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Senator Gregg Tours New Research Facility at Mount Washington Observatory
BARTLETT, N.H. -- A University of New Hampshire research program aimed at improving weather forecasts will benefit from new federal funding secured by U.S. Senator Judd Gregg (R-N.H.).

Gregg announced today that he secured $500,000 in additional funding for the Mount Washington Observatory, bringing to total $1 million he has secured over the last two years for construction of a new headquarters for the observatory. The new headquarters will be located in Pinkham Notch, adjacent to the Mount Washington Auto Road.

The new facility will support UNH's innovative GroundWinds atmospheric research program -- a partnership with the National Oceanic and Atmospheric Administration (NOAA) -- including the LIDAR (Light Detection and Ranging) station, a laser measuring the motion of molecules in the air. The LIDAR project is currently working to demonstrate the feasibility of using satellite-based lasers to measure global wind speeds for improved weather forecasting and other Earth science applications. The GroundWinds project will receive an additional $3.5 million next year.

Gregg also announced that the National Weather Service will receive $355,000 to upgrade NOAA's weather radio by adding six new transmitters to the present one outside Concord, thus ensuring statewide reception. He was able to secure funding for these projects through NOAA.

Gregg serves as the ranking member on the Senate Appropriations Subcommittee on Commerce, Justice, State and the Judiciary, which oversees funding for NOAA.

Gregg cited the unique weather phenomena Mount Washington experiences as the basis for its appeal to atmospheric research scientists. After touring the new facility this morning, he stated, "The opening of this new facility stands as a proud symbol for all Granite Staters. Despite record-breaking weather and the natural hazards Mount Washington presents, researchers are able to pursue pressing and innovative scientific breakthroughs related to air quality and weather forecasting. These valuable contributions have continued to bring the partnership between the university and NOAA to the forefront of air quality and weather forecasting across the nation.

"UNH was considered visionary when they first proposed this technology four years ago. A few weeks following my visit to the GroundWinds station at the Mount Washington Observatory last August, UNH successfully proved the technology works on the ground. Anybody familiar with New Hampshire and New England knows the critical need to accurately predict inclement weather. These funds will further the research needed to develop a satellite-based sensor in the near future."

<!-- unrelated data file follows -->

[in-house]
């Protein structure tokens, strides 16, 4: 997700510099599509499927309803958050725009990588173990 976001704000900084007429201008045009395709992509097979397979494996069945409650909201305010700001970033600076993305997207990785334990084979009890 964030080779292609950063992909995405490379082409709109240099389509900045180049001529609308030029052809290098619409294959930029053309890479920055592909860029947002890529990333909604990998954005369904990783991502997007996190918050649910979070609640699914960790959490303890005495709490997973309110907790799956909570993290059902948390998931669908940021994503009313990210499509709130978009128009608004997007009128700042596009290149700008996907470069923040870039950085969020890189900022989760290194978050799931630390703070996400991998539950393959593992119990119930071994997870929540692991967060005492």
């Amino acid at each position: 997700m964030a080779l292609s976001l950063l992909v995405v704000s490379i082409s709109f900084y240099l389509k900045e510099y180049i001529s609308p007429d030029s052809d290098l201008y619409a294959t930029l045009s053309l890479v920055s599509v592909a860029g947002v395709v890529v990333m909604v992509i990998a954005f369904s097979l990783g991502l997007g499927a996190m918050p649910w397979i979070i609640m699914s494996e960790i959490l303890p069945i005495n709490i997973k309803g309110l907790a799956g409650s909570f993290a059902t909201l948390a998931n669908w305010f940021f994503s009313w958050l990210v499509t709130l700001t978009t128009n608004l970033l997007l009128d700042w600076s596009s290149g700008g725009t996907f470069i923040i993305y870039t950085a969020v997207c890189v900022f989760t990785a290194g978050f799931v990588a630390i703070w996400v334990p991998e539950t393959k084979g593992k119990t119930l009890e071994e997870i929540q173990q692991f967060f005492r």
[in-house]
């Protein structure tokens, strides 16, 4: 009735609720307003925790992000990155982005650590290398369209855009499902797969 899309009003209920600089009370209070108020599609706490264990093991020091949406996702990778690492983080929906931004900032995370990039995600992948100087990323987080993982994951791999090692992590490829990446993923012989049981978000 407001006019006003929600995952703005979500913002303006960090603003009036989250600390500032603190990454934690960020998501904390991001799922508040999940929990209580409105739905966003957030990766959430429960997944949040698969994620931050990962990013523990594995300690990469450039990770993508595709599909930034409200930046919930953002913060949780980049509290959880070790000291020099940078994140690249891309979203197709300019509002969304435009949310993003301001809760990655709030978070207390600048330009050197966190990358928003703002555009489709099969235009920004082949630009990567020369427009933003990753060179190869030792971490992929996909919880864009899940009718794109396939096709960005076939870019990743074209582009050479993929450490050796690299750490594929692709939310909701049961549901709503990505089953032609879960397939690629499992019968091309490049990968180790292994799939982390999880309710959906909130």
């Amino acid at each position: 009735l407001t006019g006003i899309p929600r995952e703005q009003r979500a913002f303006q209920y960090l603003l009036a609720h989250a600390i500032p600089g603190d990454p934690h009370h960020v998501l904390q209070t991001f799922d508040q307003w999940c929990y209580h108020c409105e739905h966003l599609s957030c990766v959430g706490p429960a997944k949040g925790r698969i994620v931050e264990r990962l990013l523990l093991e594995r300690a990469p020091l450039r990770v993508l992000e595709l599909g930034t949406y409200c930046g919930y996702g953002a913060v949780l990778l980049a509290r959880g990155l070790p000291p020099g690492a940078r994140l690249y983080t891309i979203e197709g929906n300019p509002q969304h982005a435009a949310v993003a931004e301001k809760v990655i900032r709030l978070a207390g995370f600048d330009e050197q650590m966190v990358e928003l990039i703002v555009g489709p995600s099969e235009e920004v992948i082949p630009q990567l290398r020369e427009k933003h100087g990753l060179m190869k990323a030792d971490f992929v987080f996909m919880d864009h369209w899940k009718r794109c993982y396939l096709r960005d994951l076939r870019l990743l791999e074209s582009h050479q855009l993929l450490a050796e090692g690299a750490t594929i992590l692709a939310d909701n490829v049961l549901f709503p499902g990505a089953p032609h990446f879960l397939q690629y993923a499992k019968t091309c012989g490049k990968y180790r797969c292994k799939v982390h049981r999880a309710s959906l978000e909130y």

Gregg continued, "Due to the unpredictability of New Hampshire's weather, there comes the need to inform us all when harsh weather is approaching. NOAA weather radio provides residents with highly-accurate weather forecasts to warn of winter storms or flash thunderstorms and will enable all Granite Staters, no matter what part of the state they live in, to better prepare for severe weather."

Paul Fitzgerald, president of the Mount Washington Observatory, noted that, "Senator Gregg has been a long-time friend of the observatory. The research building we are opening today exists because he secured funding for it. But even more important is that NOAA-funded research projects underway at the site because of his initiative already are producing results important to all Americans. For example, the GroundWinds LIDAR already has been used to actually observe the air turbulence that results from wind passing over Mount Washington."

Berrien Moore, III, director of UNH's Institute for the Study of Earth, Oceans, and Space, called attention to "the enormous commitment of resources to the demonstration of the new LIDAR technology at the site. This investment opens the way for scientific studies never before possible, and the prospect of a satellite-based system to measure wind speeds around the globe for use in improving weather forecasts. It would not have happened but for Senator Gregg's commitment to technological advance, and it is happening right here in New Hampshire at the Observatory's research site."

The improvements include additional meeting space, offices and research facilities, along with steps taken to reduce dust interference. NOAA weather radio provides round-the-clock forecasts along with storm warnings as needed. At present, coverage for New Hampshire communities is restricted to only those reached by the transmitter located in Penacook, N.H. The expanded system is expected to provide full coverage from Pittsburg to Hinsdale, from the Mohawk River Valley to Seabrook.

For further information regarding the observatory, visit their web site at or contact Paul Fitzgerald at (603) 524-4060. For more information regarding the GroundWinds LIDAR, contact Berrien Moore at (603) 862-1766.

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